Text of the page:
Whether you tend to embrace it or shy away from it, successful, happy relationships require conflict. When we don’t develop our engagement and conflict skills, we end up as bullies or wimps: either we avoid everything or we plow over everyone in our path. That’s no way to live.

Time and time again, I hear people say they want intimacy, but they don’t want the mess. To have real intimacy, there must be conflict and vulnerability. Intimacy involves putting yourself out there, engaging, and letting yourself be seen in the truth of who you are.


“If you want true love, you will need to feel everything: the fear, hurt, anger, and sadness, as well as joy and bliss.”

–from The Heart of the Fight


Getting Real and Fighting Fair

Here are a couple of the common relationship myths we bust in The Heart of the Fight:

  • Conflict resolution doesn’t lead to great relationships.
  • The purpose of a relationship ISN’T to make you happy; it’s to make you your best.

That’s why conflict is so important. It’s the root of lasting satisfaction. Conflict isn’t just about being right or wrong. It’s not about agreeing or disagreeing, either. It’s about letting out the truth and making your truth known.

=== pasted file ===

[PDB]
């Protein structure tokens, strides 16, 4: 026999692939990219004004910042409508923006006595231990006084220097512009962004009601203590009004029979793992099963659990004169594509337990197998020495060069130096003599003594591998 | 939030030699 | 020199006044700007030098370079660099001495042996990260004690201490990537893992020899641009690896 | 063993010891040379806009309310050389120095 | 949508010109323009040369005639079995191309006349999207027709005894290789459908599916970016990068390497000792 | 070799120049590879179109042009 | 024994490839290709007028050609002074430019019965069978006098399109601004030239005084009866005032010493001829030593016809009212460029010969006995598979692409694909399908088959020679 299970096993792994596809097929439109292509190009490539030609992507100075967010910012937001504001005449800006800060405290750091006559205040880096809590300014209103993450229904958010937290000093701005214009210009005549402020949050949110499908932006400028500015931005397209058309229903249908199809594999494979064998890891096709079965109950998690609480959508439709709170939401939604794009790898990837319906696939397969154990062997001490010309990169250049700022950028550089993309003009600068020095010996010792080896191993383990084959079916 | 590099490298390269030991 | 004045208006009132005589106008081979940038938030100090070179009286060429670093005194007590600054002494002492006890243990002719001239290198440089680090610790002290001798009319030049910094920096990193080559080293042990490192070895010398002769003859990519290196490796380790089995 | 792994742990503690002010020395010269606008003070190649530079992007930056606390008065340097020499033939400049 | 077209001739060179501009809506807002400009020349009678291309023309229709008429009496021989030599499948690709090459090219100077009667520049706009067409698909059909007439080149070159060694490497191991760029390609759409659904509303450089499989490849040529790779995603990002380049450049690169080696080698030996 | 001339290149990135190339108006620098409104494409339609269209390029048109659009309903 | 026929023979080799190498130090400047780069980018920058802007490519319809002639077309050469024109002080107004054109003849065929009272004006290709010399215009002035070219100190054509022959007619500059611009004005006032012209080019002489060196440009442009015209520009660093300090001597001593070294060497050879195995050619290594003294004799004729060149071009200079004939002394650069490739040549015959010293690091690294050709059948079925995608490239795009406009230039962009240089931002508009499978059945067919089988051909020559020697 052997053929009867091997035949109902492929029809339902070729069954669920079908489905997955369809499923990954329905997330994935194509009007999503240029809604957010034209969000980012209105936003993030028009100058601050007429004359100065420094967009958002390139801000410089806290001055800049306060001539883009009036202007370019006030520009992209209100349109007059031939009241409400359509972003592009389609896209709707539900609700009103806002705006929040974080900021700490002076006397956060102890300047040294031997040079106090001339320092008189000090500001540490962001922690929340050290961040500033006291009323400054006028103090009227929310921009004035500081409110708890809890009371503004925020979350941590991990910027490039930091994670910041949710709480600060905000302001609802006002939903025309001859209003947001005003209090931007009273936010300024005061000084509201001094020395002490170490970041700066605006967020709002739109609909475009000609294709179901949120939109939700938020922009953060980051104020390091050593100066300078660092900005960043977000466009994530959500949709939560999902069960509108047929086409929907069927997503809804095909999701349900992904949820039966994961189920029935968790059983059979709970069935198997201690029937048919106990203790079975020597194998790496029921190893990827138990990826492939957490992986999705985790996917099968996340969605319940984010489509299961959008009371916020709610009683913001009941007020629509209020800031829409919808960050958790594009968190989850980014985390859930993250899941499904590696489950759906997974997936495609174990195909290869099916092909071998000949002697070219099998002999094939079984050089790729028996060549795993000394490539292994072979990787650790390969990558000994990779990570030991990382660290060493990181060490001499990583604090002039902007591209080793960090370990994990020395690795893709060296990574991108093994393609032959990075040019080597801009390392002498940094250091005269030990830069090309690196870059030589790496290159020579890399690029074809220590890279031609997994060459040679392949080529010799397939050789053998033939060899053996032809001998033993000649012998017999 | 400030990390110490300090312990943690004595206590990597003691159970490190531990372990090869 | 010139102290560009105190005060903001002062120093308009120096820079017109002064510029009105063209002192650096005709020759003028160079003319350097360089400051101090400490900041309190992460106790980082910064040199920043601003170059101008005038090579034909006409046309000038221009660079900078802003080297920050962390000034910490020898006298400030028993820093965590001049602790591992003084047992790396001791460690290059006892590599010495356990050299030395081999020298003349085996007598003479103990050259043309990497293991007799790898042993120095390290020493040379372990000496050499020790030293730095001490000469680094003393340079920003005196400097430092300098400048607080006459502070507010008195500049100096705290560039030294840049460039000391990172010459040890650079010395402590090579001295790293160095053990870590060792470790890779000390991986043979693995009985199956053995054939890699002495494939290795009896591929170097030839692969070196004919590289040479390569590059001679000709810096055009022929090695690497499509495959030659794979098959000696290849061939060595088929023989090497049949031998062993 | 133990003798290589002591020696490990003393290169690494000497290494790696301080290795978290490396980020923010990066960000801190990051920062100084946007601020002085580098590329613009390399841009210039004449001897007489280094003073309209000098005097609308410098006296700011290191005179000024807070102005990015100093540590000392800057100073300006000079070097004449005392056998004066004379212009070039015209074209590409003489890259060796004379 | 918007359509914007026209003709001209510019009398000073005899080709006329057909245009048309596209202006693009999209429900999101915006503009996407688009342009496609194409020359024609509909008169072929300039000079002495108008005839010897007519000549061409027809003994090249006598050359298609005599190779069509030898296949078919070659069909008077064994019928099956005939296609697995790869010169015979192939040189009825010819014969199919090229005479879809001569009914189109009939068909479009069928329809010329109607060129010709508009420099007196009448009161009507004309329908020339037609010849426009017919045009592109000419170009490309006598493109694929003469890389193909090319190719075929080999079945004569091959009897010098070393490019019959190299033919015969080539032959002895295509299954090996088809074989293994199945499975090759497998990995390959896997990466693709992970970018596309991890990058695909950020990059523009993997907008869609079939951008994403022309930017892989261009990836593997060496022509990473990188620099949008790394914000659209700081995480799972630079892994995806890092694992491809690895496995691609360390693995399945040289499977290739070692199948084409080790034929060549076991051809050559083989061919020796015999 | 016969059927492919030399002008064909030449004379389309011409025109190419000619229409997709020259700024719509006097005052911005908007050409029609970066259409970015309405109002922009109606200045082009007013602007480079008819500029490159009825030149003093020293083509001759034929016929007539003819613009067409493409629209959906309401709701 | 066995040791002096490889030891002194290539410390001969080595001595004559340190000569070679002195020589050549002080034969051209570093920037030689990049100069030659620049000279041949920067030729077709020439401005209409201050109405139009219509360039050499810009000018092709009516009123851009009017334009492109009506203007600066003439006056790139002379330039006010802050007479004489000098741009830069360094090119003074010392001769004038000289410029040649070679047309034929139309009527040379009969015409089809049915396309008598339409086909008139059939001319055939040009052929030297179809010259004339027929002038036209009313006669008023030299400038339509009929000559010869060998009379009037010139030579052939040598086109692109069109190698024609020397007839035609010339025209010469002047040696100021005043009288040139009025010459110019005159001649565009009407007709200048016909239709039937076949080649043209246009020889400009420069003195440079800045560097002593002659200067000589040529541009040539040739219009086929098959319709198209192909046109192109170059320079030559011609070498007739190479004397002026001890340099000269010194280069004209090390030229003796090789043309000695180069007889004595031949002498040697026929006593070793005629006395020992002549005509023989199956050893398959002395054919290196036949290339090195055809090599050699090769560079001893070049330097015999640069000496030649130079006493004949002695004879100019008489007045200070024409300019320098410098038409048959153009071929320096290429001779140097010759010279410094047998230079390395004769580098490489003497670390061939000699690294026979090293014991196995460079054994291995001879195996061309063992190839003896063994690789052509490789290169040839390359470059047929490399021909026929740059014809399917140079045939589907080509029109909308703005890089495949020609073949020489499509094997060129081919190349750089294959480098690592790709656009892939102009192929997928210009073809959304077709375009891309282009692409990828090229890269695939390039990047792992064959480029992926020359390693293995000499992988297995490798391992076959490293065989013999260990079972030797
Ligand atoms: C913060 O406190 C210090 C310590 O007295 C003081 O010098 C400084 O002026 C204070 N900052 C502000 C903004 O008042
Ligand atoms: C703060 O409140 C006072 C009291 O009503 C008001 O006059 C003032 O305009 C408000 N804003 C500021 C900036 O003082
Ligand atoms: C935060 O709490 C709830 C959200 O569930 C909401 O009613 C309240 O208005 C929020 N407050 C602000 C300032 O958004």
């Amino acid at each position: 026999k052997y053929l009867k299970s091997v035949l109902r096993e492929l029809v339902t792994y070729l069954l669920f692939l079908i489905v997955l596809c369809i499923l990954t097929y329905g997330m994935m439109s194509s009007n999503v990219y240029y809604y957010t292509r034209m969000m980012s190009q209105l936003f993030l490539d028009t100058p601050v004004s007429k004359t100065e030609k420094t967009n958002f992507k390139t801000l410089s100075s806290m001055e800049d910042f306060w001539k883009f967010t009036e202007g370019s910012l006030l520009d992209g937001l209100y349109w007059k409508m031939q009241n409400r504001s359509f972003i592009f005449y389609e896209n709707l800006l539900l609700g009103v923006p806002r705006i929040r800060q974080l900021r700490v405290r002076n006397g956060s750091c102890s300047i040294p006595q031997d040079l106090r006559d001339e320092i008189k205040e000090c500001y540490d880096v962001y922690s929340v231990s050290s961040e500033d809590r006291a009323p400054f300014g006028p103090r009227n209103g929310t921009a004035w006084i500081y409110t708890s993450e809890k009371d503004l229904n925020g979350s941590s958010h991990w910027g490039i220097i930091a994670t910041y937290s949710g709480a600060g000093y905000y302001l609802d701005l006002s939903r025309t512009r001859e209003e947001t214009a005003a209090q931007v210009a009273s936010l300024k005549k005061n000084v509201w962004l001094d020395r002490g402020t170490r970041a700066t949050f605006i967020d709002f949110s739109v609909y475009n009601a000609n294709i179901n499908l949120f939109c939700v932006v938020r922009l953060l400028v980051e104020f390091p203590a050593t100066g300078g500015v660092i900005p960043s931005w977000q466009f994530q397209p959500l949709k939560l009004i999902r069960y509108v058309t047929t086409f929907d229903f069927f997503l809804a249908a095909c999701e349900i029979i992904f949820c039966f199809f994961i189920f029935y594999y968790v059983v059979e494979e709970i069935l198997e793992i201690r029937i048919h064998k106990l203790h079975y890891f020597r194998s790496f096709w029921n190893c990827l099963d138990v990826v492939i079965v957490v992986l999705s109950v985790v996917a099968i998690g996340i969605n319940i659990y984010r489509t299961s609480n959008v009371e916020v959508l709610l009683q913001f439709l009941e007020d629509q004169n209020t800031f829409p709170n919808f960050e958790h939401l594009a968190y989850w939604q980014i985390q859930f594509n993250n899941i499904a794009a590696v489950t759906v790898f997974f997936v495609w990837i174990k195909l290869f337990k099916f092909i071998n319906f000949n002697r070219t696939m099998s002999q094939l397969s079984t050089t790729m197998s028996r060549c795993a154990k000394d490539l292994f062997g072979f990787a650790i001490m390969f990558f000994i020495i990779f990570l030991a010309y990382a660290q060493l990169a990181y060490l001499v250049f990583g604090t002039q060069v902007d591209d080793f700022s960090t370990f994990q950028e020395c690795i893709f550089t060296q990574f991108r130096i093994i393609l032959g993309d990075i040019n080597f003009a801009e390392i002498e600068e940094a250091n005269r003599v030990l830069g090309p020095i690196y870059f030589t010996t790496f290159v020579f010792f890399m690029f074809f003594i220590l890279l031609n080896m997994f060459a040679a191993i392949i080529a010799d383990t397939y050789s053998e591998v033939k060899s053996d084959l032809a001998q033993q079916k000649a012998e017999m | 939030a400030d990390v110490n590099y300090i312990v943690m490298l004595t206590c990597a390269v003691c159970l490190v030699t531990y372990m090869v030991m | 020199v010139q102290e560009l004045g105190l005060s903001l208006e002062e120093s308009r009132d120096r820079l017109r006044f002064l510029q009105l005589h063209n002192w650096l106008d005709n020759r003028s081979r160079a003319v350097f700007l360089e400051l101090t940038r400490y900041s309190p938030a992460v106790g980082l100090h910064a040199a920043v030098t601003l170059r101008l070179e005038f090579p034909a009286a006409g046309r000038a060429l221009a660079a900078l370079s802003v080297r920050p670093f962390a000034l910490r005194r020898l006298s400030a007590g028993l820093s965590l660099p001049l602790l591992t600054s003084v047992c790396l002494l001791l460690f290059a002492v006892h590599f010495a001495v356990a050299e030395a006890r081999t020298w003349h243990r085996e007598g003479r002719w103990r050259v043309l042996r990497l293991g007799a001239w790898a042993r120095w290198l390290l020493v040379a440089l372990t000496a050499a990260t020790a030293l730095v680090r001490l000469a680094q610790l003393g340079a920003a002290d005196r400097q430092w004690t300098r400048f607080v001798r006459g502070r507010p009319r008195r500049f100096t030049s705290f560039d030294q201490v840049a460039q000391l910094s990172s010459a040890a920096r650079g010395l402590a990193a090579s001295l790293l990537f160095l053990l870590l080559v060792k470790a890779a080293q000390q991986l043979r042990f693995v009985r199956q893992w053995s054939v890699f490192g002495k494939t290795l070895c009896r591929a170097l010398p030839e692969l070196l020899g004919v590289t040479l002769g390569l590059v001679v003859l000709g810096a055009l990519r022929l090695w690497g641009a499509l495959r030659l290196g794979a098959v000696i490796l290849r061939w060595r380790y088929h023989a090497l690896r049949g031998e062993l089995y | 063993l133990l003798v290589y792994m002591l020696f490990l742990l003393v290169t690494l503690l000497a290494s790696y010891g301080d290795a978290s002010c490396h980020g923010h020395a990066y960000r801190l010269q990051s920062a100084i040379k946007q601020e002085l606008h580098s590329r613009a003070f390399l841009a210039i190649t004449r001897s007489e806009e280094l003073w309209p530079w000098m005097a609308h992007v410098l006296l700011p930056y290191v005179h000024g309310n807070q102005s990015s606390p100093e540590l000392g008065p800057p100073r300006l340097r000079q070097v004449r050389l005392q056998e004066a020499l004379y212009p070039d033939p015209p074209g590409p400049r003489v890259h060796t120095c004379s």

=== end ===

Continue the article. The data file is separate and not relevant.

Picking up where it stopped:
When we avoid fights and stop engaging with each other, we become passive aggressive. When this happens, we try to act like we’re being nicey-nice toward our partner, when we’re actually holding back and bottling up our feelings. Those feelings have to come out somewhere, so we end up doing all kinds of little things just to “show them” how we feel—without actually showing them anything. We call it the “hidden middle finger”—we get silent, we do things to purposely piss off our partner. We pout around expecting they’ll get the hint.

These actions don’t help the relationship grow. Instead, when we’re being honest and agreeing with the truth—always (one of our rules of engagement), there’s no room for passive aggressive actions.

Here’s another great rule of engagement: we must fight FOR the relationship, not against it. That means sometimes you have to outright declare what it is you’re truly fighting for. Maybe you’re fighting for acknowledgement. Maybe you’re fighting to meet a yearning, like to be seen and heard, or to be valued. Whatever you’re fighting for, you have to embrace the messiness. Fight hard for the things you want, and get your partner to fight alongside you. If you’re both fighting for, rather than against the relationship, you’ll be able to resolve conflict in much more satisfying and growth-focused ways.

Really Going At It? Anger is OK!

Ever since we were little kids, we’ve been told to get along, not to fight, and to agree with things as much as possible. We’re told to listen to each other and not to interrupt. Unfortunately, this can lead to conflict-avoidant behavior, which becomes the complete opposite of intimacy.